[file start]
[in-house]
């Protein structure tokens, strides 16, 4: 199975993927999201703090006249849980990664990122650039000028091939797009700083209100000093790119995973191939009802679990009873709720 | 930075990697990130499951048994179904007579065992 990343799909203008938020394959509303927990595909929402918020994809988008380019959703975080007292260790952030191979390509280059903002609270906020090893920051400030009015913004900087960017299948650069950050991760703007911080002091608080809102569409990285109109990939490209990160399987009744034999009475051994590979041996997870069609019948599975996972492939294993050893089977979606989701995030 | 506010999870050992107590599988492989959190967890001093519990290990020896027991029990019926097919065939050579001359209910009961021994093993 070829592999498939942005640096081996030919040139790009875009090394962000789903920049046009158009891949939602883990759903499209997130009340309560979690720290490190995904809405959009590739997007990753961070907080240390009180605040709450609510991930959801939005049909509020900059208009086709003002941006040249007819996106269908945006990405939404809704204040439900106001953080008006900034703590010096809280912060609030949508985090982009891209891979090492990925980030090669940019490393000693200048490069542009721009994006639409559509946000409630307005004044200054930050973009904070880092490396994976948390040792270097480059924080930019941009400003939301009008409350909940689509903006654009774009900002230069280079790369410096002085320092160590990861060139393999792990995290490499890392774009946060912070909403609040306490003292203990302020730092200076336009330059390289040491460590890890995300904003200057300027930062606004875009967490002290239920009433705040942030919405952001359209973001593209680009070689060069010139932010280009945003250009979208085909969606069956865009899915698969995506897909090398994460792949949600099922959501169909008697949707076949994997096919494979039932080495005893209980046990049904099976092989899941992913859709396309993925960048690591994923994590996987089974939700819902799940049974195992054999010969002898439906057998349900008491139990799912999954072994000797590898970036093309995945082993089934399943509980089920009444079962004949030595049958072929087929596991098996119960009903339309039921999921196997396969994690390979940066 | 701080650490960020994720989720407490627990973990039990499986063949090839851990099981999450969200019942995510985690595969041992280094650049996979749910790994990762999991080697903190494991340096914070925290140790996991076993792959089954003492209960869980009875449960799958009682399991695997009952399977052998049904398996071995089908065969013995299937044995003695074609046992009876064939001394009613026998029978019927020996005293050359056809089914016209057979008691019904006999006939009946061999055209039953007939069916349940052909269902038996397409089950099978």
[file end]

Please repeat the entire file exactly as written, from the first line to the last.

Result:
[in-house]
């Protein structure tokens, strides 16, 4: 199975993927999201703090006249849980990664990122650039000028091939797009700083209100000093790119995973191939009802679990009873709720 | 930075990697990130499951048994179904007579065992 990343799909203008938020394959509303927990595909929402918020994809988008380019959703975080007292260790952030191979390509280059903002609270906020090893920051400030009015913004900087960017299948650069950050991760703007911080002091608080809102569409990285109109990939490209990160399987009744034999009475051994590979041996997870069609019948599975996972492939294993050893089977979606989701995030 | 506010999870050992107590599988492989959190967890001093519990290990020896027991029990019926097919065939050579001359209910009961021994093993 070829592999498939942005640096081996030919040139790009875009090394962000789903920049046009158009891949939602883990759903499209997130009340309560979690720290490190995904809405959009590739997007990753961070907080240390009180605040709450609510991930959801939005049909509020900059208009086709003002941006040249007819996106269908945006990405939404809704204040439900106001953080008006900034703590010096809280912060609030949508985090982009891209891979090492990925980030090669940019490393000693200048490069542009721009994006639409559509946000409630307005004044200054930050973009904070880092490396994976948390040792270097480059924080930019941009400003939301009008409350909940689509903006654009774009900002230069280079790369410096002085320092160590990861060139393999792990995290490499890392774009946060912070909403609040306490003292203990302020730092200076336009330059390289040491460590890890995300904003200057300027930062606004875009967490002290239920009433705040942030919405952001359209973001593209680009070689060069010139932010280009945003250009979208085909969606069956865009899915698969995506897909090398994460792949949600099922959501169909008697949707076949994997096919494979039932080495005893209980046990049904099976092989899941992913859709396309993925960048690591994923994590996987089974939700819902799940049974195992054999010969002898439906057998349900008491139990799912999954072994000797590898970036093309995945082993089934399943509980089920009444079962004949030595049958072929087929596991098996119960009903339309039921999921196997396969994690390979940066 | 701080650490960020994720989720407490627990973990039990499986063949090839851990099981999450969200019942995510985690595969041992280094650049996979749910790994990762999991080697903190494991340096914070925290140790996991076993792959089954003492209960869980009875449960799958009682399991695997009952399977052998049904398996071995089908065969013995299937044995003695074609046992009876064939001394009613026998029978019927020996005293050359056809089914016209057979008691019904006999006939009946061999055209039953007939069916349940052909269902038996397409089950099978």